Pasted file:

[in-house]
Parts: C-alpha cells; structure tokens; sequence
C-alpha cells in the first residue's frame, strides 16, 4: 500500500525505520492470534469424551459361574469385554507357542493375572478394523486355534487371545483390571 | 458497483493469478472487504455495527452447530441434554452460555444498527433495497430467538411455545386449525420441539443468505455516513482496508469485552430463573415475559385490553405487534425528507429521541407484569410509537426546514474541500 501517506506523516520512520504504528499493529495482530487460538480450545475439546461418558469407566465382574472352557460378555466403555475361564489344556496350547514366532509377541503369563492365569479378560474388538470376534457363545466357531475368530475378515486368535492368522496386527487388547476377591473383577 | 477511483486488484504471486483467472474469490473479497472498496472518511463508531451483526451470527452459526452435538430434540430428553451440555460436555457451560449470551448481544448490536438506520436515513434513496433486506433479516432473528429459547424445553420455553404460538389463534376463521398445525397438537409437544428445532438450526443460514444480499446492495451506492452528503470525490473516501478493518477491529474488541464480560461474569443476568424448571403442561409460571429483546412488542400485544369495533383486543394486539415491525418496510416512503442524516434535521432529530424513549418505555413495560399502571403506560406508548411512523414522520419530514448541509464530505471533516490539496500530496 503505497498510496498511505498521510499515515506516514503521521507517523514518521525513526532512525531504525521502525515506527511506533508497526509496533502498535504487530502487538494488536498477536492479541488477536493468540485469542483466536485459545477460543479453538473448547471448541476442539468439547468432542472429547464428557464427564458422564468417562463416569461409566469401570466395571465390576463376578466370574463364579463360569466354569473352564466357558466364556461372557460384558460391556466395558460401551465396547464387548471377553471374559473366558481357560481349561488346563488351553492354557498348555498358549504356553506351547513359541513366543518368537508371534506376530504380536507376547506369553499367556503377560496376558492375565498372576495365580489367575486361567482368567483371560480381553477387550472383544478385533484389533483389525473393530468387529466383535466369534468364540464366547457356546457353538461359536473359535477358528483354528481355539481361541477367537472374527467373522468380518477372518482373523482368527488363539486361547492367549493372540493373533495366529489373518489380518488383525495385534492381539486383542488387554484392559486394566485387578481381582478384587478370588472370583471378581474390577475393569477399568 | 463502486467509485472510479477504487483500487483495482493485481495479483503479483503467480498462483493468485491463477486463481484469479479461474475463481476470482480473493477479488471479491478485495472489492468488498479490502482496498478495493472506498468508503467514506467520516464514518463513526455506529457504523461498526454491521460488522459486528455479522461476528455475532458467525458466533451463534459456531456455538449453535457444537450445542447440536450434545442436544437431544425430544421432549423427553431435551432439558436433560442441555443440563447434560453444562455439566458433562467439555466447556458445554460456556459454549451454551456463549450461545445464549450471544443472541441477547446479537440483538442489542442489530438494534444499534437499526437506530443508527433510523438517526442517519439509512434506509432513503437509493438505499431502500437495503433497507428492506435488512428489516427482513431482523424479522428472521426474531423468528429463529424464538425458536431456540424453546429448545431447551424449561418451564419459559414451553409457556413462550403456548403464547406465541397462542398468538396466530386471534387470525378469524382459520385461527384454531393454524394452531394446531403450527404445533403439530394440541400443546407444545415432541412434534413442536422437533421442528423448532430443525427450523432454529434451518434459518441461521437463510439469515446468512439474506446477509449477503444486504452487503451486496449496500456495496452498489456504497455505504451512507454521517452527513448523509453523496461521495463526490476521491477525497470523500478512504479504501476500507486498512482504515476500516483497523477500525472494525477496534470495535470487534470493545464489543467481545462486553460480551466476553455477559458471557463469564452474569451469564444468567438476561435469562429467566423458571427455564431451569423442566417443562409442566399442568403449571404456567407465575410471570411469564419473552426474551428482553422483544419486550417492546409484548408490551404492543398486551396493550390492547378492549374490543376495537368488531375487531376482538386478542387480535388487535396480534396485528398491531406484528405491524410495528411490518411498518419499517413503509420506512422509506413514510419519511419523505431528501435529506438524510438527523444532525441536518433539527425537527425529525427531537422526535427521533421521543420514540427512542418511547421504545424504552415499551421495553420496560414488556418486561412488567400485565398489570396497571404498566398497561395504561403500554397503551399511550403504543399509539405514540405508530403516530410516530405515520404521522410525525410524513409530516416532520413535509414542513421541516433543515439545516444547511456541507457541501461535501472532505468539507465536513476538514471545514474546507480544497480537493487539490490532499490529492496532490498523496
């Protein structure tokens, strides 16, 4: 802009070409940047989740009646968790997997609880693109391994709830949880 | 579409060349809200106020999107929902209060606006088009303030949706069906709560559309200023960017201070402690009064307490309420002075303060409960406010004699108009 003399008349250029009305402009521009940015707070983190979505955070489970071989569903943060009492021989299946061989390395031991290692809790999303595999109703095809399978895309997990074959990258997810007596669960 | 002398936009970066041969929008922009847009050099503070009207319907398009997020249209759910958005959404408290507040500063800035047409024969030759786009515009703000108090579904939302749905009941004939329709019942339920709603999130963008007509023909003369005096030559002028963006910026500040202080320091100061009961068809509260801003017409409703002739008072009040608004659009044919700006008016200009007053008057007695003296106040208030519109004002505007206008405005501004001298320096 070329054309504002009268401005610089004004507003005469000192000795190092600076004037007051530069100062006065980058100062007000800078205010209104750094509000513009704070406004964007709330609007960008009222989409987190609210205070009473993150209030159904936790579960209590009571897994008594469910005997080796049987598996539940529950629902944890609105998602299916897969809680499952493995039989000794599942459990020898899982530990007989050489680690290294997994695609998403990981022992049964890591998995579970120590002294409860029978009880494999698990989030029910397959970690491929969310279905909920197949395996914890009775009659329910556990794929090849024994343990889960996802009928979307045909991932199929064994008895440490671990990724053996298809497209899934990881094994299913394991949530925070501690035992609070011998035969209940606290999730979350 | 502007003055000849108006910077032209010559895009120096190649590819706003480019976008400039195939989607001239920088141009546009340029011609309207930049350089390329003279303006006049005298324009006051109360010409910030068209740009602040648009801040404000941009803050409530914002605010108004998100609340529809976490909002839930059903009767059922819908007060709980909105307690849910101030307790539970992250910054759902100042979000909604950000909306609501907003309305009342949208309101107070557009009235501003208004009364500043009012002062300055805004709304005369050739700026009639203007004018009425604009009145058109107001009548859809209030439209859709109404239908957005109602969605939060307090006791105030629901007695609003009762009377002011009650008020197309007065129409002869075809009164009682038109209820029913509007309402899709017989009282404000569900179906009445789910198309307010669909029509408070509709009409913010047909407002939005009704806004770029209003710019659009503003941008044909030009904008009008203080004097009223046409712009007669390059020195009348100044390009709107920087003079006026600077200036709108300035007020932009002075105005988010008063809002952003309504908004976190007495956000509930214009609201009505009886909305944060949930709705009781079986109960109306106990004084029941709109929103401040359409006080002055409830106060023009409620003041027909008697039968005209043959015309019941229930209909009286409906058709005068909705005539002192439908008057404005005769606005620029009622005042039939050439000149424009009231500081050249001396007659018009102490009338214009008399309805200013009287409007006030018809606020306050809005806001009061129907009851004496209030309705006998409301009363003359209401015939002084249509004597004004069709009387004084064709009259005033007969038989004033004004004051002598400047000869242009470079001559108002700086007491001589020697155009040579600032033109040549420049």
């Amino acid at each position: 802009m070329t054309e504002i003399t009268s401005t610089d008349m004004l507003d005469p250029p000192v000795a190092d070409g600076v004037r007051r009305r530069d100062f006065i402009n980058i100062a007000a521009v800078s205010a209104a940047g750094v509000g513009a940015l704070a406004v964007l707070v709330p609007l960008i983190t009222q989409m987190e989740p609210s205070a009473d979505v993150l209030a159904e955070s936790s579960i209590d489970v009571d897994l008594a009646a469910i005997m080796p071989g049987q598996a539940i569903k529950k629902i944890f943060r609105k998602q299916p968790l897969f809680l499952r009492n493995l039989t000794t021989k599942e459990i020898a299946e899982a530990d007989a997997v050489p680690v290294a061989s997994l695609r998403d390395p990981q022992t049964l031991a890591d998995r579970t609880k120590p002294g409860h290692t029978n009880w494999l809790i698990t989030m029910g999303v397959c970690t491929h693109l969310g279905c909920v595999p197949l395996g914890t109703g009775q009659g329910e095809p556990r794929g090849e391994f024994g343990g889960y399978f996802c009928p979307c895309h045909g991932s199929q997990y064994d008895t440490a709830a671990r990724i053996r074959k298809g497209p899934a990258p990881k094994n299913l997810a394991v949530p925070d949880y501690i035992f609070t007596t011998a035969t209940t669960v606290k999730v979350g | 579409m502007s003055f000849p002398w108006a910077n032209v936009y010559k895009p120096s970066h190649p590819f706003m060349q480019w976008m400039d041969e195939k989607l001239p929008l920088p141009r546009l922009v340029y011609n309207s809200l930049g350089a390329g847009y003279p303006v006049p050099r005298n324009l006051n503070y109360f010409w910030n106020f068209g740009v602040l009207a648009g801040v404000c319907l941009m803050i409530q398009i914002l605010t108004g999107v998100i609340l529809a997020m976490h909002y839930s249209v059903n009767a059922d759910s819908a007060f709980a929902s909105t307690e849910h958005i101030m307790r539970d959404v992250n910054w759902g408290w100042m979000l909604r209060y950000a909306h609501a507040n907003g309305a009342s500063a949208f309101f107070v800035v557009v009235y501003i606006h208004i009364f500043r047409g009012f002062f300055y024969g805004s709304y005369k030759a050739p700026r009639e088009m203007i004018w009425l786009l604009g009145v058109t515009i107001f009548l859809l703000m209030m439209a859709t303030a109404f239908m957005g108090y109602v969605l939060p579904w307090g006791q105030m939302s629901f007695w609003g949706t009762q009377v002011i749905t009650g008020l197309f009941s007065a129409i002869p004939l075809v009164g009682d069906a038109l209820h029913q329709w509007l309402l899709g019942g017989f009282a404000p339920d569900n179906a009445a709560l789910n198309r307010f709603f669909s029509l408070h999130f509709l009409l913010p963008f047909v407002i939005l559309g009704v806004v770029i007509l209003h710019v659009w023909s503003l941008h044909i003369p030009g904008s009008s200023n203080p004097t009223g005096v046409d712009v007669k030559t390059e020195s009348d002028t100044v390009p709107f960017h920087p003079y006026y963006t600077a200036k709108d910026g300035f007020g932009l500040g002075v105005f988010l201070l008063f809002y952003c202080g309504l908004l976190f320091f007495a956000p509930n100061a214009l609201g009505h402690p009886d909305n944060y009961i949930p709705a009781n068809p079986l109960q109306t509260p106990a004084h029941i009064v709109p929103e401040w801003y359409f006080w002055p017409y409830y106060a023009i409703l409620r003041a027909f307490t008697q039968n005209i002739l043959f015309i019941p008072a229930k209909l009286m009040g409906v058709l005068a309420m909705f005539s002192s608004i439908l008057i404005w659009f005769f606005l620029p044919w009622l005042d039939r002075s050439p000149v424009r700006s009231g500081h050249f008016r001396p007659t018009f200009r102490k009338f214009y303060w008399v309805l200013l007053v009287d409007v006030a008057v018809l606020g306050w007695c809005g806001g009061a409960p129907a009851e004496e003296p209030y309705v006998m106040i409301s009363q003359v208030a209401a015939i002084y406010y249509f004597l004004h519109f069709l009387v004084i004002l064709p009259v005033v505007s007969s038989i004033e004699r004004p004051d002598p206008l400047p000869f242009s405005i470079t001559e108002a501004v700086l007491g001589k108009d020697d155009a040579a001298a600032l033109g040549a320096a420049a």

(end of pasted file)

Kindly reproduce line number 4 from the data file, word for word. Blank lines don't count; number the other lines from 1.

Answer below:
């Protein structure tokens, strides 16, 4: 802009070409940047989740009646968790997997609880693109391994709830949880 | 579409060349809200106020999107929902209060606006088009303030949706069906709560559309200023960017201070402690009064307490309420002075303060409960406010004699108009 003399008349250029009305402009521009940015707070983190979505955070489970071989569903943060009492021989299946061989390395031991290692809790999303595999109703095809399978895309997990074959990258997810007596669960 | 002398936009970066041969929008922009847009050099503070009207319907398009997020249209759910958005959404408290507040500063800035047409024969030759786009515009703000108090579904939302749905009941004939329709019942339920709603999130963008007509023909003369005096030559002028963006910026500040202080320091100061009961068809509260801003017409409703002739008072009040608004659009044919700006008016200009007053008057007695003296106040208030519109004002505007206008405005501004001298320096 070329054309504002009268401005610089004004507003005469000192000795190092600076004037007051530069100062006065980058100062007000800078205010209104750094509000513009704070406004964007709330609007960008009222989409987190609210205070009473993150209030159904936790579960209590009571897994008594469910005997080796049987598996539940529950629902944890609105998602299916897969809680499952493995039989000794599942459990020898899982530990007989050489680690290294997994695609998403990981022992049964890591998995579970120590002294409860029978009880494999698990989030029910397959970690491929969310279905909920197949395996914890009775009659329910556990794929090849024994343990889960996802009928979307045909991932199929064994008895440490671990990724053996298809497209899934990881094994299913394991949530925070501690035992609070011998035969209940606290999730979350 | 502007003055000849108006910077032209010559895009120096190649590819706003480019976008400039195939989607001239920088141009546009340029011609309207930049350089390329003279303006006049005298324009006051109360010409910030068209740009602040648009801040404000941009803050409530914002605010108004998100609340529809976490909002839930059903009767059922819908007060709980909105307690849910101030307790539970992250910054759902100042979000909604950000909306609501907003309305009342949208309101107070557009009235501003208004009364500043009012002062300055805004709304005369050739700026009639203007004018009425604009009145058109107001009548859809209030439209859709109404239908957005109602969605939060307090006791105030629901007695609003009762009377002011009650008020197309007065129409002869075809009164009682038109209820029913509007309402899709017989009282404000569900179906009445789910198309307010669909029509408070509709009409913010047909407002939005009704806004770029209003710019659009503003941008044909030009904008009008203080004097009223046409712009007669390059020195009348100044390009709107920087003079006026600077200036709108300035007020932009002075105005988010008063809002952003309504908004976190007495956000509930214009609201009505009886909305944060949930709705009781079986109960109306106990004084029941709109929103401040359409006080002055409830106060023009409620003041027909008697039968005209043959015309019941229930209909009286409906058709005068909705005539002192439908008057404005005769606005620029009622005042039939050439000149424009009231500081050249001396007659018009102490009338214009008399309805200013009287409007006030018809606020306050809005806001009061129907009851004496209030309705006998409301009363003359209401015939002084249509004597004004069709009387004084064709009259005033007969038989004033004004004051002598400047000869242009470079001559108002700086007491001589020697155009040579600032033109040549420049």